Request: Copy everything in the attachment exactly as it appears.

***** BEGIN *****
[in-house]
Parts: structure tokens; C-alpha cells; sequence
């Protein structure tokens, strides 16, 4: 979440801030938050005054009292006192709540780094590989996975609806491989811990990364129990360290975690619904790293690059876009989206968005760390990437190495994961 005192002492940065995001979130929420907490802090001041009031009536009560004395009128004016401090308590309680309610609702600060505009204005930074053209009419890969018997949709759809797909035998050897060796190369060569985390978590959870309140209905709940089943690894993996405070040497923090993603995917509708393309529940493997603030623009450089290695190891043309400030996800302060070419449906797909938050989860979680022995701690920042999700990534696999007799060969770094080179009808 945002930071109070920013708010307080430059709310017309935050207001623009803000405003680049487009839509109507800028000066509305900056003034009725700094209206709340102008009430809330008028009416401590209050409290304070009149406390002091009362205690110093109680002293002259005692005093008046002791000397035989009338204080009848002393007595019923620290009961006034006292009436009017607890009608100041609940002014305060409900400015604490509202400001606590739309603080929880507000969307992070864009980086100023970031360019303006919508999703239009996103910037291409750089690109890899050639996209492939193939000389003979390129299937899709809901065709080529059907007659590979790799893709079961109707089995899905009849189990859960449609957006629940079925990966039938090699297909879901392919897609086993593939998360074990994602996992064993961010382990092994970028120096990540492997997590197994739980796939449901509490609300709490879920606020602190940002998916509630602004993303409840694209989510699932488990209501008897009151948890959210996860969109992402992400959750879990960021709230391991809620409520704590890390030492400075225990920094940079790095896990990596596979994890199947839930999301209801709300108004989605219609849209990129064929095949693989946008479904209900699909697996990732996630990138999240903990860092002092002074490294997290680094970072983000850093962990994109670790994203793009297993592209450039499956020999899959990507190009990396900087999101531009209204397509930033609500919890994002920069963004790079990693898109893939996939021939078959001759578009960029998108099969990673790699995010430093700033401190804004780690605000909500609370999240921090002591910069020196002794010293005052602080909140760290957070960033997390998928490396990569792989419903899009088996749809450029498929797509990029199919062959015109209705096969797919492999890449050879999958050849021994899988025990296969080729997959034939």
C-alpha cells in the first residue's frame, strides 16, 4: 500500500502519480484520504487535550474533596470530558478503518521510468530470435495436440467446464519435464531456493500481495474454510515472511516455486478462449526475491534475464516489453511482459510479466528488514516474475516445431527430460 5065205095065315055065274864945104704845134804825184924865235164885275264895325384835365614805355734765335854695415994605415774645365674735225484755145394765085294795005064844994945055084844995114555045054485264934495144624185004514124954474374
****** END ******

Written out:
[in-house]
Parts: structure tokens; C-alpha cells; sequence
């Protein structure tokens, strides 16, 4: 979440801030938050005054009292006192709540780094590989996975609806491989811990990364129990360290975690619904790293690059876009989206968005760390990437190495994961 005192002492940065995001979130929420907490802090001041009031009536009560004395009128004016401090308590309680309610609702600060505009204005930074053209009419890969018997949709759809797909035998050897060796190369060569985390978590959870309140209905709940089943690894993996405070040497923090993603995917509708393309529940493997603030623009450089290695190891043309400030996800302060070419449906797909938050989860979680022995701690920042999700990534696999007799060969770094080179009808 945002930071109070920013708010307080430059709310017309935050207001623009803000405003680049487009839509109507800028000066509305900056003034009725700094209206709340102008009430809330008028009416401590209050409290304070009149406390002091009362205690110093109680002293002259005692005093008046002791000397035989009338204080009848002393007595019923620290009961006034006292009436009017607890009608100041609940002014305060409900400015604490509202400001606590739309603080929880507000969307992070864009980086100023970031360019303006919508999703239009996103910037291409750089690109890899050639996209492939193939000389003979390129299937899709809901065709080529059907007659590979790799893709079961109707089995899905009849189990859960449609957006629940079925990966039938090699297909879901392919897609086993593939998360074990994602996992064993961010382990092994970028120096990540492997997590197994739980796939449901509490609300709490879920606020602190940002998916509630602004993303409840694209989510699932488990209501008897009151948890959210996860969109992402992400959750879990960021709230391991809620409520704590890390030492400075225990920094940079790095896990990596596979994890199947839930999301209801709300108004989605219609849209990129064929095949693989946008479904209900699909697996990732996630990138999240903990860092002092002074490294997290680094970072983000850093962990994109670790994203793009297993592209450039499956020999899959990507190009990396900087999101531009209204397509930033609500919890994002920069963004790079990693898109893939996939021939078959001759578009960029998108099969990673790699995010430093700033401190804004780690605000909500609370999240921090002591910069020196002794010293005052602080909140760290957070960033997390998928490396990569792989419903899009088996749809450029498929797509990029199919062959015109209705096969797919492999890449050879999958050849021994899988025990296969080729997959034939």
C-alpha cells in the first residue's frame, strides 16, 4: 500500500502519480484520504487535550474533596470530558478503518521510468530470435495436440467446464519435464531456493500481495474454510515472511516455486478462449526475491534475464516489453511482459510479466528488514516474475516445431527430460 5065205095065315055065274864945104704845134804825184924865235164885275264895325384835365614805355734765335854695415994605415774645365674735225484755145394765085294795005064844994945055084844995114555045054485264934495144624185004514124954474374